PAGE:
The Northeast Canyons and Seamounts Marine National Monument continues to impress.
Scientists from the New England Aquarium recently conducted their spring aerial survey of the Monument, and they were astounded by the huge number and diversity of whales, dolphins, and other marine creatures sighted—impressive even by the high standard set by prior surveys. Dr. Ester Quintana, chief scientist at the Aquarium’s Anderson Cabot Center for Ocean Life, in a blog about the survey, called the sightings in the monument “extraordinary” and a testimonial to “the importance of preserving its ecological value.”
The Aquarium’s spring survey sighted a total of 339 animals, including bottlenose dolphins, Risso’s dolphins, Sowerby’s beaked whales, pilot whales, and sperm whales, as well as basking sharks—the world’s second largest shark (it can exceed 25 feet in length). A particularly exciting observation was thirteen beaked whales, in three separate groups—a species that is rarely seen. The sightings of pilot whales, 57 in all, was also a first for the surveys.
The Aquarium’s blog also discussed the Monument’s unique scientific and conservation value, with Dr. Scott Kraus, Vice President and Senior Science Advisor to the Cabot Center, noting that, even though the area is only about one-tenth of 1 percent of all U.S. ocean waters, it has an “incredible abundance of marine life” and is “worthy of complete protection.”
The Aquarium conducted prior surveys last summer and fall—on July 27, 2017 and November 12th. NRDC scientist Francine Kershaw wrote about the November survey here. The April survey had the highest number of sightings of the surveys so far. The composition of species was also different. There were no baleen whales spotted (fin whales were seen in November) but more whale species that eat fish and squid, like the sperm, pilot, and beaked whales.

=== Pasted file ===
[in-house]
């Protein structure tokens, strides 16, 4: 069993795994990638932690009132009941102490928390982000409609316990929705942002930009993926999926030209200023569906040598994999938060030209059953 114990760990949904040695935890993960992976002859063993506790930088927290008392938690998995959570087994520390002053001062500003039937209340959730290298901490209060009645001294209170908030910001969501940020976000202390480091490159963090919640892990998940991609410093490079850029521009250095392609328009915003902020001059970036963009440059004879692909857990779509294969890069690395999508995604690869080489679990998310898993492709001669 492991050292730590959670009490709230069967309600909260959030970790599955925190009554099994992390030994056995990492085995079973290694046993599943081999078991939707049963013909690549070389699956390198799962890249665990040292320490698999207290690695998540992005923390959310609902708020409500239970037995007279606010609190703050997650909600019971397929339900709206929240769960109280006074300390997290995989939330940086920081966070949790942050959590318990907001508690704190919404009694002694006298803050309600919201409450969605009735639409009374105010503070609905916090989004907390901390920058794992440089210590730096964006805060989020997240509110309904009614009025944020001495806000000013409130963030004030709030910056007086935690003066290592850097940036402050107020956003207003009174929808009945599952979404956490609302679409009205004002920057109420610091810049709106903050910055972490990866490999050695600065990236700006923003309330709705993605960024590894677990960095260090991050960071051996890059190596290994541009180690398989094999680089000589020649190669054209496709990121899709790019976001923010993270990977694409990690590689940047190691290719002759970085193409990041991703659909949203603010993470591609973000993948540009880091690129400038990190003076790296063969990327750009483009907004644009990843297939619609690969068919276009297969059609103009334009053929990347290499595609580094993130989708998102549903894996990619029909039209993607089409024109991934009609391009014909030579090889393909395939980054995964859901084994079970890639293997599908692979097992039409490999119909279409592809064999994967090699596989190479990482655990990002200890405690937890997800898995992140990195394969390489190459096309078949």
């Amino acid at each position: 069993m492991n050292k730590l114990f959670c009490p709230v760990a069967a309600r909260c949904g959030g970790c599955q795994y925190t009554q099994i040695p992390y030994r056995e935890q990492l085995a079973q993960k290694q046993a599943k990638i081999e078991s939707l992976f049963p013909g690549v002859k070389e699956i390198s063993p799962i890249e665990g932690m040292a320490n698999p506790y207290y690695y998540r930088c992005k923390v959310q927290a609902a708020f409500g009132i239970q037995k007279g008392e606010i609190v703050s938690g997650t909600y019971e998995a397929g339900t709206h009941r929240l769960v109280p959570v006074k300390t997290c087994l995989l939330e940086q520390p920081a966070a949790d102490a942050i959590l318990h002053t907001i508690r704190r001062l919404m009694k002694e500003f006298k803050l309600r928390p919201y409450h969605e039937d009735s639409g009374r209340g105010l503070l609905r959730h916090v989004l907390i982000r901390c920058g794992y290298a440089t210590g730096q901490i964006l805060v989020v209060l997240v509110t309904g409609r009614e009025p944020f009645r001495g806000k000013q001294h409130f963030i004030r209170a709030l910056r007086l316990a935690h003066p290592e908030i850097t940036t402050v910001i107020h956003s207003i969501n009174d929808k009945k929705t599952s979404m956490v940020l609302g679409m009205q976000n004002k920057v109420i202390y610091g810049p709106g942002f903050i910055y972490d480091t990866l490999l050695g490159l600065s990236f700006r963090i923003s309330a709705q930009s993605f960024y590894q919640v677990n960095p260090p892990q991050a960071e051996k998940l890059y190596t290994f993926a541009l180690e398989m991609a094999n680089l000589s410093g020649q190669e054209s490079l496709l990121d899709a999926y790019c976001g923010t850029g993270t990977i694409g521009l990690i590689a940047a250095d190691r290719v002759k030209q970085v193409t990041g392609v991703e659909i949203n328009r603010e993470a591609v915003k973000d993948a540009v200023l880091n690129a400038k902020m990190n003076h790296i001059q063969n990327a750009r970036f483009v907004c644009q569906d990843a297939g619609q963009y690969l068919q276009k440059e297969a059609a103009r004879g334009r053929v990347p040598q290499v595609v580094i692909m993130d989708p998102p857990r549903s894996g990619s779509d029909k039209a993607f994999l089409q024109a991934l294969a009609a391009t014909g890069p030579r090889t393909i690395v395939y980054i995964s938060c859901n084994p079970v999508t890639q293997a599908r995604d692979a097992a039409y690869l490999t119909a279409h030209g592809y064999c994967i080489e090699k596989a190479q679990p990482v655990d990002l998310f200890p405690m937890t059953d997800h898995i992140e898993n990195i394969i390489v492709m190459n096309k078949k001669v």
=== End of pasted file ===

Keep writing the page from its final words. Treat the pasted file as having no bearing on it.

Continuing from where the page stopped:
President Obama designated the Canyons and Seamounts Monument on September 16, 2016. It encompasses three undersea canyons, each deeper than the Grand Canyon, and four extinct undersea volcanoes, called seamounts, that rise higher than any mountain east of the Rockies. The complex currents and upwellings that swirl around and over these dramatic ocean features trap and concentrate nutrients, fueling a food chain that culminates in large numbers of marine mammals like those spotted in the aerial surveys, as well as other predators. The Monument is also home to centuries-old deep-sea corals, seabirds, sea birds, and countless species of fish and other ocean creatures. I have written more about the monument here and here.
In April 2017, the Trump Administration targeted the Monument, as well as three other marine monuments and two dozen land monuments, for rollback. In December 2017, Secretary of the Interior Zinke recommended that the Canyons and Seamounts Monument specifically be opened up to commercial extractive uses. I wrote about this grave threat here. Fortunately, this recommendation has yet to be acted on. Rest assured that if it is, NRDC and its partners will fight back, for the whales, dolphins, basking sharks, and the more than a thousand other species that call the Monument home.